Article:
www.alpacas-for-sale.co.uk
 Click on the photo to visit our Alpacas for sale website

The boys (alpacas) are in our bottom field which, unfortunately only has a shelter without a roof at the moment.  Mike and Nick stripped off the roof some time ago and Mike was intending to bring some surplus roofing sheets which are being stored at our old Salisbury home but it has not happened yet.  Luckily there are plenty of trees and bushes to give them shelter at the moment and we hope to have the new roof fixed before we get any really bad weather. 

Friday, 11 October 2019

Fighting the Weather

Trying to get the routine jobs done without getting too wet is a bit of a challenge at the moment.

The hen house is a converted field shelter and the alpacas who live in the same field as the chickens often run  in there for shelter if there is a sudden downpour.  It gets pretty crowded and the alpacas don't understand that the hay in the nesting boxes is not for them so things get a bit hectic and untidy at times.

It is difficult to decide what the alpacas consider is heavy enough rain to warrant a run to cover.   Sometimes they just continue grazing in what seems to be quite extreme weather and other times they will take shelter at the drop of a hat.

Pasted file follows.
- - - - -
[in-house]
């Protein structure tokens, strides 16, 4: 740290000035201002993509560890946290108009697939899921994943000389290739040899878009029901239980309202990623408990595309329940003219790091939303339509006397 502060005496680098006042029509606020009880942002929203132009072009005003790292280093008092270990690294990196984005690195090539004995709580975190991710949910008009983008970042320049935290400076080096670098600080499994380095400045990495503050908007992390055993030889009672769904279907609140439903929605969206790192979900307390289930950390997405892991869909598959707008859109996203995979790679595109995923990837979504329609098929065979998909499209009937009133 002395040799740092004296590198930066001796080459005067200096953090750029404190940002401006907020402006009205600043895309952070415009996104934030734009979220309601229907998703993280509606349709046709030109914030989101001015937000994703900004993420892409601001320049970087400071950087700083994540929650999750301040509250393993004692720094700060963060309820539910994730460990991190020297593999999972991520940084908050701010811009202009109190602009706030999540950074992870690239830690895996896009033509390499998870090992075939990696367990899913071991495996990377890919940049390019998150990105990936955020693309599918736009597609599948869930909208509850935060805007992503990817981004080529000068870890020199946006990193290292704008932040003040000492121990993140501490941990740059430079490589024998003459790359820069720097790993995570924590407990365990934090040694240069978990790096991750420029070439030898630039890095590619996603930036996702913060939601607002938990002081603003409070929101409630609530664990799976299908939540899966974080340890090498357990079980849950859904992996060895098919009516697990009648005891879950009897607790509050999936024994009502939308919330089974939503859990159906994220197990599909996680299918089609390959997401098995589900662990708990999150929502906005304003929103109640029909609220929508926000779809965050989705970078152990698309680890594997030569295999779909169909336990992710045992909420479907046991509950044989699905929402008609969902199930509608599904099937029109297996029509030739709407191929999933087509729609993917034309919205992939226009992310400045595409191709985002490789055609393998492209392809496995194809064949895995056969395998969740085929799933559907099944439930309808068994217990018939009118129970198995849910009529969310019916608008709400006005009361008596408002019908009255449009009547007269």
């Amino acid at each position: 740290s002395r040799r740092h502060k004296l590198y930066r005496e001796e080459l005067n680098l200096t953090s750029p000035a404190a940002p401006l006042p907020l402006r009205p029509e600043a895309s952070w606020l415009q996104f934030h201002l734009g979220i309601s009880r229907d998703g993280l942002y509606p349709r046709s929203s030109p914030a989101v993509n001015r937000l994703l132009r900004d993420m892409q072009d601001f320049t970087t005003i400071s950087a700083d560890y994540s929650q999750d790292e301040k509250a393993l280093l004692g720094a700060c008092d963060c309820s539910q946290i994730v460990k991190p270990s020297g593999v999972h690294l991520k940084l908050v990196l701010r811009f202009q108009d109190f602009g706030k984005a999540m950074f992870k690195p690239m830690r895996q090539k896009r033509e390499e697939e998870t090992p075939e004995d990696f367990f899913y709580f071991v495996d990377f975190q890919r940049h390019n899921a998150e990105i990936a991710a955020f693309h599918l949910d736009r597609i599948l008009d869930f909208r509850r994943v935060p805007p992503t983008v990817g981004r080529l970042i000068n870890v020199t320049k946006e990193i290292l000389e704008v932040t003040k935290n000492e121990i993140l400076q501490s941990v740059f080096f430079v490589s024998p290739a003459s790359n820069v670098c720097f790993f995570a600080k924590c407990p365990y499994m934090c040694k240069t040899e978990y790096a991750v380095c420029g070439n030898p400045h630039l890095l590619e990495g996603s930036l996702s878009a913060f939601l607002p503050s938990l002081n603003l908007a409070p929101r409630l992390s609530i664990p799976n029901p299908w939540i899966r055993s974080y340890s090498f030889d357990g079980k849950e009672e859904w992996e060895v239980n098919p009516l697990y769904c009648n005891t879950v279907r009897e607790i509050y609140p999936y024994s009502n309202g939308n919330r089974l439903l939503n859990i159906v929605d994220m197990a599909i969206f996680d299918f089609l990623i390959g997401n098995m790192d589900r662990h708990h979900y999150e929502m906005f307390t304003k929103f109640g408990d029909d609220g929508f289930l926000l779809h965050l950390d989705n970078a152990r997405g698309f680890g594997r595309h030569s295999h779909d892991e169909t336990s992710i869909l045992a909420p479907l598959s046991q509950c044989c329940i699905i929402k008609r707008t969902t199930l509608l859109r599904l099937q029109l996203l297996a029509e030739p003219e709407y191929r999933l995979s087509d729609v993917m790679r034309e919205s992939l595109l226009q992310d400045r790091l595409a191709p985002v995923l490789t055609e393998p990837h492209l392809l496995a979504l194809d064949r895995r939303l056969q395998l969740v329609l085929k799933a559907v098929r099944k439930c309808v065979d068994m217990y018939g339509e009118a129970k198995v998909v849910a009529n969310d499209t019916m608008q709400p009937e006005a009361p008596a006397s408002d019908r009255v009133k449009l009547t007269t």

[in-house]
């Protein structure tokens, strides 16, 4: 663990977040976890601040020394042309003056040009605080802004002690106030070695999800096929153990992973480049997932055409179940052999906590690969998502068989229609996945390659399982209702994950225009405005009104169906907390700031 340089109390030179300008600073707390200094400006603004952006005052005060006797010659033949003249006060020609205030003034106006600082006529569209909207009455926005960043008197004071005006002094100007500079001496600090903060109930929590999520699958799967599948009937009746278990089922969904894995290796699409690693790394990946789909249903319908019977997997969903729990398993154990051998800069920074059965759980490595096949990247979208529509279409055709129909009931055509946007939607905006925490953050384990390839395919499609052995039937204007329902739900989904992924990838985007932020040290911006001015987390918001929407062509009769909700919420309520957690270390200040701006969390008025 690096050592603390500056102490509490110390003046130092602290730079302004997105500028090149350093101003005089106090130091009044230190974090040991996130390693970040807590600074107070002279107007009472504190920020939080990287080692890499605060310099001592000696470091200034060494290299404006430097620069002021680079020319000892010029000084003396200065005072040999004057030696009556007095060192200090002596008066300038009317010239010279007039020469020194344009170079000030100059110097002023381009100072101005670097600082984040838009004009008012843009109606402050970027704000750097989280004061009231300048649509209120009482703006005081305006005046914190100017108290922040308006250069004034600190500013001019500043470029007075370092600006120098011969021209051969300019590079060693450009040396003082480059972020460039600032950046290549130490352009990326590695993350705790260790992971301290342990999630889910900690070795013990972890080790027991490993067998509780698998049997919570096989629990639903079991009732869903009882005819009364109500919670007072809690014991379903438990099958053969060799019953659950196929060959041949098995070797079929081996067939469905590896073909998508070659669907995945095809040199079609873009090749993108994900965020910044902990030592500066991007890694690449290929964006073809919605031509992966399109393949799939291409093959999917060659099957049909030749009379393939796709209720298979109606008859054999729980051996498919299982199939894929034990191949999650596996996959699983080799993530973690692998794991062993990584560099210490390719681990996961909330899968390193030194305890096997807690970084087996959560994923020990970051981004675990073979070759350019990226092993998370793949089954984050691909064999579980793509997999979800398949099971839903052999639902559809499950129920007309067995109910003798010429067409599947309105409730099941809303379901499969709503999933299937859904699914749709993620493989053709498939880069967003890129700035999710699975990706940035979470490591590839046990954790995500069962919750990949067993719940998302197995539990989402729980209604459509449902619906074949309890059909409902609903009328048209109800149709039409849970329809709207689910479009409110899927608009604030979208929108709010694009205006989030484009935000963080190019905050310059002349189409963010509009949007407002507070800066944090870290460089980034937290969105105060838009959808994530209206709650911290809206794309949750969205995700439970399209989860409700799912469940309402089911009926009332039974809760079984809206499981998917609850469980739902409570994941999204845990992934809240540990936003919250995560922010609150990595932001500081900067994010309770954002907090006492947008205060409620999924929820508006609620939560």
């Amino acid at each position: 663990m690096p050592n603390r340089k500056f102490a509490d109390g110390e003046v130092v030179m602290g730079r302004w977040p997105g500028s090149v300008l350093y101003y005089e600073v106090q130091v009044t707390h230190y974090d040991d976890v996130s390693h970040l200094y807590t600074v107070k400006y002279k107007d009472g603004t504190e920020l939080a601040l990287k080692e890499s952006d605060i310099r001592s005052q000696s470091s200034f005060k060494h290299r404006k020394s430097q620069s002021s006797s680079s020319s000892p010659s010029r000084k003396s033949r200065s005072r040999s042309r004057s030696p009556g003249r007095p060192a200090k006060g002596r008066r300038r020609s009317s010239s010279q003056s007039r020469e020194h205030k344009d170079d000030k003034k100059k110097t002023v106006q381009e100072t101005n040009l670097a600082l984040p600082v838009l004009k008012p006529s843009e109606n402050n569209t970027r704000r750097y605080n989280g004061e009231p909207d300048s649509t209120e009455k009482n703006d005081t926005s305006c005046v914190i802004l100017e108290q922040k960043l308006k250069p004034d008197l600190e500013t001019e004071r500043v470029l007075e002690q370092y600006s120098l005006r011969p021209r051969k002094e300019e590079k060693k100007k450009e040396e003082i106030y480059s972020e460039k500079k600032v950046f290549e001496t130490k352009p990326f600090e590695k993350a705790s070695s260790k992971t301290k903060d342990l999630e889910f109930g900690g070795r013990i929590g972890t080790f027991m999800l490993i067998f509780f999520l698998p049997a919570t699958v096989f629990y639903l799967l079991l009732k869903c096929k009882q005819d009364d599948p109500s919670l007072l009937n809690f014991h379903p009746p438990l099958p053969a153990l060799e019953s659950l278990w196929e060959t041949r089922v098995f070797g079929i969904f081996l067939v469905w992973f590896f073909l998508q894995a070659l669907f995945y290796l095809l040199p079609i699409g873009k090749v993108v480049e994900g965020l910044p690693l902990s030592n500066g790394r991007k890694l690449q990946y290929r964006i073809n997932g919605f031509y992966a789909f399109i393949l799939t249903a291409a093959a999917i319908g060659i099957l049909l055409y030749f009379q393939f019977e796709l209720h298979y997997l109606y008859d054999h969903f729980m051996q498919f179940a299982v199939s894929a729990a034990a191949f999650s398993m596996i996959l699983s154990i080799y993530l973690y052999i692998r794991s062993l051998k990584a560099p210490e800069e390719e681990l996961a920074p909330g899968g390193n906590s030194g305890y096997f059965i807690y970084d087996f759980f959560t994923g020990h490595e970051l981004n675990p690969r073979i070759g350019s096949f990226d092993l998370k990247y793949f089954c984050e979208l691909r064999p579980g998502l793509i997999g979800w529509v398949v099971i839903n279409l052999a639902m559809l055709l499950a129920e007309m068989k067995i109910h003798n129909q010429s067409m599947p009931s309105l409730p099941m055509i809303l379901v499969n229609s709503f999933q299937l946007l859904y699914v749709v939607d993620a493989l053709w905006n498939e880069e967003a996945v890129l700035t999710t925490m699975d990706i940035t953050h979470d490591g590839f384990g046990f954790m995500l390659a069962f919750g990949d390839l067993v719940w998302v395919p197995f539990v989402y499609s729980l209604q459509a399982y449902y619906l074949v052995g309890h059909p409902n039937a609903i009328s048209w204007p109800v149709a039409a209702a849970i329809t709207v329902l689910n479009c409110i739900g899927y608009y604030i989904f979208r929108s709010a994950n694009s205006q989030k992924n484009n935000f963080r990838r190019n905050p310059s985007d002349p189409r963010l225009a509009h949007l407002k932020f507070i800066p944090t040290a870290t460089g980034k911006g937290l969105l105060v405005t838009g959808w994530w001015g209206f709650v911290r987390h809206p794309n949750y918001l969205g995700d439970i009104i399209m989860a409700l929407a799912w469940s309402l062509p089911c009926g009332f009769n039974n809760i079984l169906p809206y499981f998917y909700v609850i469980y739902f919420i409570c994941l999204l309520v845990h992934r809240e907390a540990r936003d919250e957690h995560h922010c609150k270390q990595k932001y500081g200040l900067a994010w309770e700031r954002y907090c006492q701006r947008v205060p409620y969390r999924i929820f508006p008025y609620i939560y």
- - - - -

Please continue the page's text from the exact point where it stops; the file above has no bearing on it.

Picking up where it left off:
The chickens are easier to predict - they don't like rain if it is more than a light drizzle and equally they like to go into the shade if it is a really hot day but otherwise they just meander apparently aimlessly around from feeder to shelter to nesting box and sometimes lie in the summer sun with their wings outstretched to keep themselves cool.

This week the alpacas all had their first injection of ADE which we administer every couple of months in the winter as they need more vitamin D than our native species.  We also gave them a dose of medication to prevent fluke which is a parasitic worm which can occur when the weather is wet and not too cold.


Click on the picture to visit our website.

Thursday, 10 October 2019

Catching Up

All my resolutions to keep the blog up to date (it would be good to look back on at the end of the year) have fallen by the wayside. Since Mike's accident there has not been much spare time.   Since my last post I had to take Mike back and forwards to Musgrove Hospital in Taunton several times and eventually he was kept in for a couple of days whilst they assessed the situation and fitted a different cast.

He is now at home and has another month and a few days before he returns to hospital to have the final X ray and cast removed (we hope).

He is doing a lot of reading and helping as much as possible - peeling vegetables for dinner, and other kitchen tasks, which is much appreciated, but of course, he is not too happy as he is used to being very active.

We have sold another male alpaca.   The numbers are slowly going down.  I know it is the right decision but it will be strange to be down to just two or three, which is the plan.

Nick is getting on with laying the hedges which is a job that has to be done in winter so the wild life, birds etc: are not disturbed during the breeding season.  Mike would normally be working with him so it will be much slower than hoped.